Not a single large dairy in New York State has applied for a newly rewritten state permit that includes court-ordered reforms, including public disclosure of farm manure management plans.
An Albany judge ordered the rewrite last year after environmental groups sued the state for failing to follow federal Clean Water Act rules when regulating dairies that discharge pollutants.
In a recent letter to Acting Supreme Court Justice David Weinstein, an attorney for the state Department of Environmental Conservation said the agency had redrafted the permit as instructed, but he also acknowledged that not one dairy had applied to use it. The agency asked Weinstein to close the case.
Preventing farm manure from running into lakes that supply public drinking water is an urgent priority because the phosphorus and nitrogen in the animal wastes fuel blooms of toxic algae, a growing menace in the Finger Lakes.
In 2016, cyanotoxins were discovered in the town of Auburn’s drinking water drawn from Owasco Lake. The next year cyanotoxins reached Skaneateles Lake, which supplies raw water for Syracuse. Last year, after harmful algal blooms (HABs) hit Canandaigua Lake, cyanotoxins from the lake reached the Town of Rushville’s treated drinking water. That triggered a temporary ban on drinking Rushville’s public tap water.
The causes of algal toxins are not precisely understood. But nutrients from farm manure are wildly acknowledged to be at or near the top of any list of culprits.
New York, the nation’s third largest milk producer, is home to more than 5,000 dairies and 620,000 cows. But only about 10 percent of the largest ones — known as CAFOs, or concentrated animal feeding operations — are even required to obtain permits.
The DEC has long allowed roughly 550 CAFOs to choose between two permits — one for operations “designed, constructed, operated or maintained” to discharge pollutants and another for farms that do not discharge.
The discharge permit is based on the federal Clean Water Act. The non-discharge permit is based on the state Environmental Conservation Law and is not subject to the CWA.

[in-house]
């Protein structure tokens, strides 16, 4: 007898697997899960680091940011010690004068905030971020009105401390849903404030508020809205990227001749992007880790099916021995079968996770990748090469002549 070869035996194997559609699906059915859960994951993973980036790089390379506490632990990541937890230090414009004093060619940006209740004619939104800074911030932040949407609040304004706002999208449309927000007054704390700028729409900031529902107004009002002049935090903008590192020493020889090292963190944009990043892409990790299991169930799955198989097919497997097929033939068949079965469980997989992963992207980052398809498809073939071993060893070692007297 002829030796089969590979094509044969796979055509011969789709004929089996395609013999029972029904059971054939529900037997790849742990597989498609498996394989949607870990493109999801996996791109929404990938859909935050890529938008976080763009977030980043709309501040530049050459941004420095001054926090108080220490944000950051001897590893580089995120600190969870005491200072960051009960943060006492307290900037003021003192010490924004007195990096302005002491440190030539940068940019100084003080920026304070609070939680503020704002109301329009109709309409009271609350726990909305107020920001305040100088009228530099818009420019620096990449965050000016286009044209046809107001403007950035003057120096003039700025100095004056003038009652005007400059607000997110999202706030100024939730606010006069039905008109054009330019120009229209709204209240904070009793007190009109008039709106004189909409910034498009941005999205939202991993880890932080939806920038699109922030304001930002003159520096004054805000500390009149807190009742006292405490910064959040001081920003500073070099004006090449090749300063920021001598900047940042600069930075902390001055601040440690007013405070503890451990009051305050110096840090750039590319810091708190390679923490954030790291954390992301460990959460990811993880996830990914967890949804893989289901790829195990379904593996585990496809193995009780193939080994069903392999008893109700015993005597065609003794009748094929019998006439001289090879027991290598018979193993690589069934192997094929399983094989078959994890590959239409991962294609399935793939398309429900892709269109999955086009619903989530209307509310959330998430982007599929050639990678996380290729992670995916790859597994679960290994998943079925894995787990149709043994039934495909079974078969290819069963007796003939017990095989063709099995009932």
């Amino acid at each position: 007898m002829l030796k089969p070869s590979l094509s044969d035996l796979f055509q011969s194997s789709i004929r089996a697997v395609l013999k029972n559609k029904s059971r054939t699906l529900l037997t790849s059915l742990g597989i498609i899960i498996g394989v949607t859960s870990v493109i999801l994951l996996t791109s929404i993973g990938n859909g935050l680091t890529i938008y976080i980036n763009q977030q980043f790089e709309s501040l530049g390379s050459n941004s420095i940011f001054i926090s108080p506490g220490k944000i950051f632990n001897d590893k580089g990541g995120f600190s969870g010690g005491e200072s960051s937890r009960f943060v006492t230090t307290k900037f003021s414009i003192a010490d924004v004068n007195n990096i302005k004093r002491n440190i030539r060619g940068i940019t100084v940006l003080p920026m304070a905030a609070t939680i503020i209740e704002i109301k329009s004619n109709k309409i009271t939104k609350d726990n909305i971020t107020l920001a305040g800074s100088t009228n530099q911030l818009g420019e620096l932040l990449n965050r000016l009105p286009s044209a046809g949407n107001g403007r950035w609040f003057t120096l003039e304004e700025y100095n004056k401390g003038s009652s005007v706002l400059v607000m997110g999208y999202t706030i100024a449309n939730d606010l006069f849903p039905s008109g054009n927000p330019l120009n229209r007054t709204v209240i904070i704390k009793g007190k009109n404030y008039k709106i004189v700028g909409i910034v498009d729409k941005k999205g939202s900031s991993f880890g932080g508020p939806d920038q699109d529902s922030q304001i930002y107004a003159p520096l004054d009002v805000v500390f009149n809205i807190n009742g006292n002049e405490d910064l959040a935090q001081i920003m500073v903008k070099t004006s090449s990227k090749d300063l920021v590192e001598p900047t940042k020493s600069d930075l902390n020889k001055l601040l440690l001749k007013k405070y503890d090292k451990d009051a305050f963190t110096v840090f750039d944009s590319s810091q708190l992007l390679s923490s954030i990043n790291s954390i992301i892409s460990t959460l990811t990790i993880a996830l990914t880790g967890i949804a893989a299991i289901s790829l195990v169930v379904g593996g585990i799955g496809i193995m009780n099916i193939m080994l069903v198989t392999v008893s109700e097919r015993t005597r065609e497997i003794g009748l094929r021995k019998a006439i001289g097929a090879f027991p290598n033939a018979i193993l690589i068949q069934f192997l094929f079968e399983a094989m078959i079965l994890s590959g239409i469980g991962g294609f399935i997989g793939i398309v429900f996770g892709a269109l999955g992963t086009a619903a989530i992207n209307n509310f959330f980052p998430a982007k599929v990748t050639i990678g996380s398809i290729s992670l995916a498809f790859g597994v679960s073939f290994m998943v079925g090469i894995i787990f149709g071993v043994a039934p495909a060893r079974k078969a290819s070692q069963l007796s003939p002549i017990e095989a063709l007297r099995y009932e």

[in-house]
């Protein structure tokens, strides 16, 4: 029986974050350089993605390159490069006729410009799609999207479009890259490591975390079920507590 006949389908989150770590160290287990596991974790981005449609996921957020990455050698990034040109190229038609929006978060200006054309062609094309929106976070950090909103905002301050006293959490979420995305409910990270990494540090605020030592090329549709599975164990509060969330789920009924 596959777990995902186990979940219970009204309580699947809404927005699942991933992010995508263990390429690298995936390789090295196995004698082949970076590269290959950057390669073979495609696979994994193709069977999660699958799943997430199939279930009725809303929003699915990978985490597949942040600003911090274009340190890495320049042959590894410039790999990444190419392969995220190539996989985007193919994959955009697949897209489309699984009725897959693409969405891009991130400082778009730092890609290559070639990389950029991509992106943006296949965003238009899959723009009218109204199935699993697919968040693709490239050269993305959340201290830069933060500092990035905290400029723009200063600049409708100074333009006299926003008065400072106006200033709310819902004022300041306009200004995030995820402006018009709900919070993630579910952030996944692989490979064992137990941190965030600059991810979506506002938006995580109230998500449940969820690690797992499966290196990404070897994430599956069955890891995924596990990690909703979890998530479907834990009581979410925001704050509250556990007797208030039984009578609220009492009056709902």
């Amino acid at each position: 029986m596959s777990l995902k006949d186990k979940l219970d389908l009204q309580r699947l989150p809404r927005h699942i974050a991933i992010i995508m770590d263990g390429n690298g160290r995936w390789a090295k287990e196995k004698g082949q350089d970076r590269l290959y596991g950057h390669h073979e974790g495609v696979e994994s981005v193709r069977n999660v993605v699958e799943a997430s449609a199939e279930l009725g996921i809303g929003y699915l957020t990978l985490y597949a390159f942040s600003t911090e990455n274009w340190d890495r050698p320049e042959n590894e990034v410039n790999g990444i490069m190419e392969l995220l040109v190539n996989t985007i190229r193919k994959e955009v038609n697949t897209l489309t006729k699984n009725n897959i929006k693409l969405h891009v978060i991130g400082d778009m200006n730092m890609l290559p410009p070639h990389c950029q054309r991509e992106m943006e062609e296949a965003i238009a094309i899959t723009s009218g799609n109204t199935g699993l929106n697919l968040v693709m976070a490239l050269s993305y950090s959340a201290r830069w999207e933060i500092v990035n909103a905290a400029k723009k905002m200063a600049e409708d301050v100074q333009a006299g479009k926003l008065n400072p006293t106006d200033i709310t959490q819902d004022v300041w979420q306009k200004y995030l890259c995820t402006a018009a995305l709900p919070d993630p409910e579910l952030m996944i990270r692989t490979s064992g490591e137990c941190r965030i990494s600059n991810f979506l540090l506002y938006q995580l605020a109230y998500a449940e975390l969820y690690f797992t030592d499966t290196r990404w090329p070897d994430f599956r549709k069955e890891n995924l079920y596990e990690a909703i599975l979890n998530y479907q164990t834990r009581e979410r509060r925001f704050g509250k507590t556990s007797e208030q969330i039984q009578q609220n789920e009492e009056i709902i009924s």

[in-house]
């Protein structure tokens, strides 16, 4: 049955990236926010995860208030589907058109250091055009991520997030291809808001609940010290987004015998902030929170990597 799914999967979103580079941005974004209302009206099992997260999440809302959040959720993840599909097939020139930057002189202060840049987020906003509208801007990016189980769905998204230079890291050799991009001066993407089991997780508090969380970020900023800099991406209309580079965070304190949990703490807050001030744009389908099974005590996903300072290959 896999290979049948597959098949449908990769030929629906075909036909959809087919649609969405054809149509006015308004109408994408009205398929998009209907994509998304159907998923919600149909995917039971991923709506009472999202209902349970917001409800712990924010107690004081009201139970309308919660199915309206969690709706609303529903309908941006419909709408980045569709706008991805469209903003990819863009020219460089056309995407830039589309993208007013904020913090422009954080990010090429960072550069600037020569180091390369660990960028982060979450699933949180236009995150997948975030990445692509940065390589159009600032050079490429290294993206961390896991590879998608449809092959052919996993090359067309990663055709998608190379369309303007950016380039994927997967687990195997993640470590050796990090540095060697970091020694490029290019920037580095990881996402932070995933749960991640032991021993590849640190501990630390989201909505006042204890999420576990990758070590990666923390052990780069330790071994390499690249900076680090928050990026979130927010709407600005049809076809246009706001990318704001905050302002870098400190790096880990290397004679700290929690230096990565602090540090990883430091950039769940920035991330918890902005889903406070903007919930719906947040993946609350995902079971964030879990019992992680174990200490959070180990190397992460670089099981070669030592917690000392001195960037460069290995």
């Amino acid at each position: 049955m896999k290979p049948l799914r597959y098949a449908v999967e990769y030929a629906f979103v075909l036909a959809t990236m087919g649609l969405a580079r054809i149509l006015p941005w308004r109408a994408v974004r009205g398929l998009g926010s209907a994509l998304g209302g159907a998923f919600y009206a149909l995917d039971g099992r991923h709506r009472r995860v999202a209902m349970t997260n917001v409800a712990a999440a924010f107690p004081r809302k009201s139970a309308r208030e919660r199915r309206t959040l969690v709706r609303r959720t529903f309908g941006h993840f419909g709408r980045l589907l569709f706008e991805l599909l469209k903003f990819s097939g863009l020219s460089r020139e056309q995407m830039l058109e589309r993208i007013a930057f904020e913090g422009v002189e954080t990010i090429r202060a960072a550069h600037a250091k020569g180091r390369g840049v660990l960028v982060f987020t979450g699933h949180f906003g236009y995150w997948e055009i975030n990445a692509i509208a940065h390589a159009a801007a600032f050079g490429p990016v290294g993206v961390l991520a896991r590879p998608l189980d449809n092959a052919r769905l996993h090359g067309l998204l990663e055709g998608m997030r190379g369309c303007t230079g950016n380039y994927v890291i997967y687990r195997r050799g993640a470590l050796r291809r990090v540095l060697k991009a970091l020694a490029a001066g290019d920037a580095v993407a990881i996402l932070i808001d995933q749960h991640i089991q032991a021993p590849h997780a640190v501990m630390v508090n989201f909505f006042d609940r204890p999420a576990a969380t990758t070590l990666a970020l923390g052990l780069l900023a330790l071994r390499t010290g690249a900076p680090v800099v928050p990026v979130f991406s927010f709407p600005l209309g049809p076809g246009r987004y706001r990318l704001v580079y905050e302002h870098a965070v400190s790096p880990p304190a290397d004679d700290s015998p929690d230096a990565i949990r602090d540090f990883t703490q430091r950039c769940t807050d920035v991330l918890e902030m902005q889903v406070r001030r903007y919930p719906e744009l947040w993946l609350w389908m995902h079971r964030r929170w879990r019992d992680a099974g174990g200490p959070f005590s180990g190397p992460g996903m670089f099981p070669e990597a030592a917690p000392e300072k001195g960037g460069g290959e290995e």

Before Riverkeeper and others filed suit in 2017, both permits severely restricted public review of manure management plans, and both allowed CAFOs to hire consultants to draw up the plans and vouch for their operation’s regulatory compliance.
The lawsuit challenged the CWA permit, alleging that both the confidentiality of manure plans and the prescribed use of consultants as regulatory middle men violated federal law. Weinstein agreed, citing the consultants’ “conflict of interest,” and he ordered the CWA permit rewrite.
Before the environmental coalition filed suit, roughy 270 CAFOs held CWA permits as operations designed and operated to discharge pollution. Another 290 CAFOs held ECL permits, which did not allow discharges.
As of July, every one of the dozens of CAFOs that once held a CWA permit has applied to the DEC for the more lenient ECL permit, which continues to allow for manure plan confidentiality and the “conflicted” regulatory middle-men.
As of this week, the DEC said, the agency had allowed all but two operations to make the switch.
“It’s really troubling,” said Alexis Andiman, an attorney for Earthjustice, which represented Riverkeeper in the suit against the DEC.
“CAFOs should be getting a CWA permit if they are designed, constructed, operated or maintained to discharge pollution. It’s pretty hard to believe that hundreds of CAFOs have somehow altered their design, construction, operation and methods of maintenance overnight.”
And yet the DEC has endorsed those quick conversions by granting hundreds new ECL permits.
That means that facilities with thousands of cows must store vast quantities of animal urine and feces in manure ponds before applying it directly to fields as fertilizer. But some CAFOs have limited manure storage capacity, increasing the urgency of spreading the waste on fields.